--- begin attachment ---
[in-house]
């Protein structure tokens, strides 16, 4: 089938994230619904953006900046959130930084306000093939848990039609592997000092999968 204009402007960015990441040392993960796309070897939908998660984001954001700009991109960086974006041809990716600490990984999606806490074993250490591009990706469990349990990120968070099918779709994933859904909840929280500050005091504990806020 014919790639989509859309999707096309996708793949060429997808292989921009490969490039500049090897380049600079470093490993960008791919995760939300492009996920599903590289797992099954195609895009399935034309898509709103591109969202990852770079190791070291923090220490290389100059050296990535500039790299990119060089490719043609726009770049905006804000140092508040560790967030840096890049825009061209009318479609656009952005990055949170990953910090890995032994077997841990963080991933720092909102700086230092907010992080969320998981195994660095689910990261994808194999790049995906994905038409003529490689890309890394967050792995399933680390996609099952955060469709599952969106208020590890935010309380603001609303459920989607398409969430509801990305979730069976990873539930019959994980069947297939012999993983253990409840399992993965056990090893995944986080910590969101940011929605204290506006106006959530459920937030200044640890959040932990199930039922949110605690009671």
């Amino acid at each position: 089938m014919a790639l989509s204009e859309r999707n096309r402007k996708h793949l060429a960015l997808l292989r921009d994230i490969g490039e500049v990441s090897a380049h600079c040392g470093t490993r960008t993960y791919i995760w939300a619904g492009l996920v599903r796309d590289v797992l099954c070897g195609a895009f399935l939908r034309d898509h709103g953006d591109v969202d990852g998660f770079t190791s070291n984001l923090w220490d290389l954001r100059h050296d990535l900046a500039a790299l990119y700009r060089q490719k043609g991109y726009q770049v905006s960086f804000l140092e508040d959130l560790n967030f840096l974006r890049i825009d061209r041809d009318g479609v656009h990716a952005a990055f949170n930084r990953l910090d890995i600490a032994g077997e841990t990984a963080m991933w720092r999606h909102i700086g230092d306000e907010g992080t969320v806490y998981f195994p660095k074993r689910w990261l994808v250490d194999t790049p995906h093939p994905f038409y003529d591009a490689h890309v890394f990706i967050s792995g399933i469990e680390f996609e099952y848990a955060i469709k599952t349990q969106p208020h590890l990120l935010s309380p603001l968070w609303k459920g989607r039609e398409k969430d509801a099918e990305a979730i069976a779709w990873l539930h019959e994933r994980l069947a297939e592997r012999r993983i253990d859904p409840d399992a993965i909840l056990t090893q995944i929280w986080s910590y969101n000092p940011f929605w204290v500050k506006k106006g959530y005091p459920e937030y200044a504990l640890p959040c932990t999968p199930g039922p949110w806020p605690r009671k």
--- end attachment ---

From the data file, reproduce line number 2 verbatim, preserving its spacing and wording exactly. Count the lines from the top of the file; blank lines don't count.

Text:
């Protein structure tokens, strides 16, 4: 089938994230619904953006900046959130930084306000093939848990039609592997000092999968 204009402007960015990441040392993960796309070897939908998660984001954001700009991109960086974006041809990716600490990984999606806490074993250490591009990706469990349990990120968070099918779709994933859904909840929280500050005091504990806020 014919790639989509859309999707096309996708793949060429997808292989921009490969490039500049090897380049600079470093490993960008791919995760939300492009996920599903590289797992099954195609895009399935034309898509709103591109969202990852770079190791070291923090220490290389100059050296990535500039790299990119060089490719043609726009770049905006804000140092508040560790967030840096890049825009061209009318479609656009952005990055949170990953910090890995032994077997841990963080991933720092909102700086230092907010992080969320998981195994660095689910990261994808194999790049995906994905038409003529490689890309890394967050792995399933680390996609099952955060469709599952969106208020590890935010309380603001609303459920989607398409969430509801990305979730069976990873539930019959994980069947297939012999993983253990409840399992993965056990090893995944986080910590969101940011929605204290506006106006959530459920937030200044640890959040932990199930039922949110605690009671």